An Ode to Groundhog Day


Today in the community of Punxsutawney a groundhog named Punxsutawney Phil has done what he’s be trained to do for over 100 years: predict the weather. As the folklore goes, if Punxsutawney Phil emerges from his hole at Gobbler’s Knob and does not retreat back inside, it signify’s that the winter will end soon. However, if he sees his shadow and dashes back into his hole, six more weeks of winter weather will commence, which is what happened today in the small Jefferson County town of Western Pennsylvania.

But this is not a commemoration or a lesson framed around a celebrated rodent. Really, it’s not even concerning this annual holiday of Groundhog Day as an American tradition. Instead, it’s because of this February 2nd date that I have chosen to emphasis the greatness and cultural significance of the 1993 film, Groundhog Day.

Groundhog Day contains so many relatable qualities integrated with such profuse illusions that, although the romantic comedy specification is understood, it’s the structure and genuineness that propels it to, what I think, one of the more under-appreciated film’s of it’s time.

In a completely jumbled format, as is the film, I present a smorgasbord of Groundhog Day’s idiosyncratic characteristics.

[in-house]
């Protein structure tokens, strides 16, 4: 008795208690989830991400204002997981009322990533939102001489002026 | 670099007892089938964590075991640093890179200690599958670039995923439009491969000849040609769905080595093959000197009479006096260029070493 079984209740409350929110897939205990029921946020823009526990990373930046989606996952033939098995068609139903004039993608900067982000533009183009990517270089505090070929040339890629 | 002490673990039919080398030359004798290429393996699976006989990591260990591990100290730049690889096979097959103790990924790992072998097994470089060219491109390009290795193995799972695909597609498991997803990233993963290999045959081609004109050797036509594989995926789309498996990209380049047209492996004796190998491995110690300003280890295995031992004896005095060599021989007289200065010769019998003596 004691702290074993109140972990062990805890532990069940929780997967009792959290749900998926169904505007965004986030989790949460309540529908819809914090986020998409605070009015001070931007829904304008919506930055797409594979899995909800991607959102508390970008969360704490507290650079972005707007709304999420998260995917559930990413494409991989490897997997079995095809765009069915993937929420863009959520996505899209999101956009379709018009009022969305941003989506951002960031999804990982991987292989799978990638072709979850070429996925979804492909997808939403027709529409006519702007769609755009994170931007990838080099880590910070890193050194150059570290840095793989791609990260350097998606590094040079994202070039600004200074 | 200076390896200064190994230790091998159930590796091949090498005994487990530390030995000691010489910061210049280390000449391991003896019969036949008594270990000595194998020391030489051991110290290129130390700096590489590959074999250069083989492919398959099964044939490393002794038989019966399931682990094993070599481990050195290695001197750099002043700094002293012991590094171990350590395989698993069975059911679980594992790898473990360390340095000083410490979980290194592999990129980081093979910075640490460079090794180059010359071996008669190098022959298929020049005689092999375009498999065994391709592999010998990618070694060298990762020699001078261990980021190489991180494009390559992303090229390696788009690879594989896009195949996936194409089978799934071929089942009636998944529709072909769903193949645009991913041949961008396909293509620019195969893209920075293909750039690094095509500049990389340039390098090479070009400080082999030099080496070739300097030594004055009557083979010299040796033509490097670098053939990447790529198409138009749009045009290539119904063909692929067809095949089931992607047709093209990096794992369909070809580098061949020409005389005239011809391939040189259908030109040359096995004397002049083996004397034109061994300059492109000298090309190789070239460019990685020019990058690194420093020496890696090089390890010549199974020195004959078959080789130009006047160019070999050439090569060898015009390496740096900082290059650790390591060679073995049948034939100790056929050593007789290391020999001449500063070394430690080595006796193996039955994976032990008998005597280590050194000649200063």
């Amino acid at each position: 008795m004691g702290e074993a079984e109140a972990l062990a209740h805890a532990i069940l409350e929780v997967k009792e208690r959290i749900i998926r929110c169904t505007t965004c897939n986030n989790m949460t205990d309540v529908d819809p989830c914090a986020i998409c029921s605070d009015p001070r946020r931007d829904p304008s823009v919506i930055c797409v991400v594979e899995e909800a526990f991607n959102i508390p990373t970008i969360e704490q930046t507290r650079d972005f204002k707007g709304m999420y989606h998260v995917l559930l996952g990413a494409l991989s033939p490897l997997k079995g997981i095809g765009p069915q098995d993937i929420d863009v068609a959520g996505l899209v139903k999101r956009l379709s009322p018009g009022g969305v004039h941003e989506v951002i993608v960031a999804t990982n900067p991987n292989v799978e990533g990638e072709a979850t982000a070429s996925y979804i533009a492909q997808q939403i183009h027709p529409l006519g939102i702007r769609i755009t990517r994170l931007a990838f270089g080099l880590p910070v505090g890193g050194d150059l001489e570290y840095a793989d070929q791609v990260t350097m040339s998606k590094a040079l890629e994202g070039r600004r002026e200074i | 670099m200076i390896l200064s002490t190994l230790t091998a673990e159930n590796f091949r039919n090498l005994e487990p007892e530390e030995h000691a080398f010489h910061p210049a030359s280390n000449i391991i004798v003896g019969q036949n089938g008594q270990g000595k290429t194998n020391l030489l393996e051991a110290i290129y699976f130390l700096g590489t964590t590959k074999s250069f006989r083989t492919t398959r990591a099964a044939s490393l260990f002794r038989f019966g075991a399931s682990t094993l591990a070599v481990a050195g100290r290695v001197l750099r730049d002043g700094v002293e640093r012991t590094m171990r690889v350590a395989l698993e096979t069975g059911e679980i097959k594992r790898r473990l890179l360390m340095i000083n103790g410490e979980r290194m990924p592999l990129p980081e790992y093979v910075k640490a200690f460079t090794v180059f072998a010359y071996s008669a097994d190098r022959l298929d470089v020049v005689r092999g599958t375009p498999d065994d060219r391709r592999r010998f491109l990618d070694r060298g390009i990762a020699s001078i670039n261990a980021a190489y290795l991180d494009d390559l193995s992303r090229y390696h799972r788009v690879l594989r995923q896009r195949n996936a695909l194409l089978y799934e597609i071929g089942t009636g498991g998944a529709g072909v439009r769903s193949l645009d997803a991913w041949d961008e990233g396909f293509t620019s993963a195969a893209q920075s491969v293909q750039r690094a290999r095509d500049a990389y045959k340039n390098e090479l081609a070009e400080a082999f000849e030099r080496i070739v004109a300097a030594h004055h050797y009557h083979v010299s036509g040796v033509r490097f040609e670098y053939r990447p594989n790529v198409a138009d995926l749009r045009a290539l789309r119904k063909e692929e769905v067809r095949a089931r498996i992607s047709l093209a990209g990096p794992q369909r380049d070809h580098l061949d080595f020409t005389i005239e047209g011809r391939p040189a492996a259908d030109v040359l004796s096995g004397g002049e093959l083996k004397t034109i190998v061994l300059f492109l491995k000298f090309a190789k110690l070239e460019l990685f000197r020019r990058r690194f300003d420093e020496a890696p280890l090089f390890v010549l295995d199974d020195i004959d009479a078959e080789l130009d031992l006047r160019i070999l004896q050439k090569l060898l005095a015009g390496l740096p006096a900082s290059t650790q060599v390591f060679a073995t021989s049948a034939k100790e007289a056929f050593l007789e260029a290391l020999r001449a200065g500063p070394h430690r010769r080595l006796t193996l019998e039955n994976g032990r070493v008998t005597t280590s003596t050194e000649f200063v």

The lingering, inconvenience-filled being of Ned Ryerson.

 

On crappy days, don’t we all encounter a Ned Ryerson? Some one who tells us to watch the first step, because it’s a doozy. Bing!


The recurring wake up.  

 

Only Phil Connors knows how many times he woke up to the clock striking 6:00 a.m. and the alarm song of “I Got You Babe” by Sonny and Cher. But it happens on-screen over half a dozen times.


The validation that weather man Phil Connors, whose job revolves around prediction, is able to forecast much more than just a snowstorm.


The implications of deja vu through dialogue.

Phil: Excuse me, where is everybody going?
Fan on Street: To Gobbler’s Knob. It’s Groundhog Day.
Phil: It’s still just once a year, isn’t it?

Phil: Something is… different.
Rita: Good or bad?
Phil: Anything different is good.

Phil: You want a prediction about the weather, you’re asking the wrong Phil. I’ll give you a winter prediction: It’s gonna be cold, it’s gonna be grey, and it’s gonna last you for the rest of your life.


Phil’s newfound ability to rewind time when he’s with Rita, which neutralizes their once precarious dynamic. 

 

I’m not sure there is a film that portrays the woman loathes man, woman understands man, woman falls in love with man formula more stimulatingly than Groundhog Day. 


The lighthearted depiction of suicide. 

The onscreen self-destructions by Phil Connors are:

1. Driving off a cliff.
2. Electrocuting himself in a bathtub (as seen above).
3. Walking in front of a moving truck.
4. Falling from a bell tower.


The jubilation of a new day for Phil, highlighted by the unveiling of his hidden, galvanizing talents.

 

Including this: A send off brought to you by meteorologist Phil Connors of WPBH-TV9 Pittsburgh.

 

Happy Groundhog Day.

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Categories: Film

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